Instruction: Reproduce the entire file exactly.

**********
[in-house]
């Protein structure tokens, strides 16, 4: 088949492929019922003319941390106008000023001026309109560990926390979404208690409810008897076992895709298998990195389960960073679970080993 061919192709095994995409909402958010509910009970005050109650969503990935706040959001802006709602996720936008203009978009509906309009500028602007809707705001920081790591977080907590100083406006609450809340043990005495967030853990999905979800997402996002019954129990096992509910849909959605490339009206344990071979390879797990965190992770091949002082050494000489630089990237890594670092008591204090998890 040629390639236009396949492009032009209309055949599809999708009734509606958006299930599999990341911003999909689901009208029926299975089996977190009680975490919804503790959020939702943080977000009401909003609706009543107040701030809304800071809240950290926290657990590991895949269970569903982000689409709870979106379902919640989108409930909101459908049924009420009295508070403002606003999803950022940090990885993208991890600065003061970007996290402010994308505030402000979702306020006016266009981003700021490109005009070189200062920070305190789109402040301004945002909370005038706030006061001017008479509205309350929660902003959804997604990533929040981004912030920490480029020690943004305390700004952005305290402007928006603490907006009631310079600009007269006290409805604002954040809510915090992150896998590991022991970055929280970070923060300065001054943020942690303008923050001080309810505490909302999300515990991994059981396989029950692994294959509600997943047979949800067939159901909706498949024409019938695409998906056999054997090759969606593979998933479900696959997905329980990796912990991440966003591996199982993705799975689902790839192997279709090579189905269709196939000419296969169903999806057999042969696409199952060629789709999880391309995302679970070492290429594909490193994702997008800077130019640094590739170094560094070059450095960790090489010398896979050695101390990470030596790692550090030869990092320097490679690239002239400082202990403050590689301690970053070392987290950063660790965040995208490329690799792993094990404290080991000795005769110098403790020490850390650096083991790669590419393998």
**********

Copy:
[in-house]
């Protein structure tokens, strides 16, 4: 088949492929019922003319941390106008000023001026309109560990926390979404208690409810008897076992895709298998990195389960960073679970080993 061919192709095994995409909402958010509910009970005050109650969503990935706040959001802006709602996720936008203009978009509906309009500028602007809707705001920081790591977080907590100083406006609450809340043990005495967030853990999905979800997402996002019954129990096992509910849909959605490339009206344990071979390879797990965190992770091949002082050494000489630089990237890594670092008591204090998890 040629390639236009396949492009032009209309055949599809999708009734509606958006299930599999990341911003999909689901009208029926299975089996977190009680975490919804503790959020939702943080977000009401909003609706009543107040701030809304800071809240950290926290657990590991895949269970569903982000689409709870979106379902919640989108409930909101459908049924009420009295508070403002606003999803950022940090990885993208991890600065003061970007996290402010994308505030402000979702306020006016266009981003700021490109005009070189200062920070305190789109402040301004945002909370005038706030006061001017008479509205309350929660902003959804997604990533929040981004912030920490480029020690943004305390700004952005305290402007928006603490907006009631310079600009007269006290409805604002954040809510915090992150896998590991022991970055929280970070923060300065001054943020942690303008923050001080309810505490909302999300515990991994059981396989029950692994294959509600997943047979949800067939159901909706498949024409019938695409998906056999054997090759969606593979998933479900696959997905329980990796912990991440966003591996199982993705799975689902790839192997279709090579189905269709196939000419296969169903999806057999042969696409199952060629789709999880391309995302679970070492290429594909490193994702997008800077130019640094590739170094560094070059450095960790090489010398896979050695101390990470030596790692550090030869990092320097490679690239002239400082202990403050590689301690970053070392987290950063660790965040995208490329690799792993094990404290080991000795005769110098403790020490850390650096083991790669590419393998």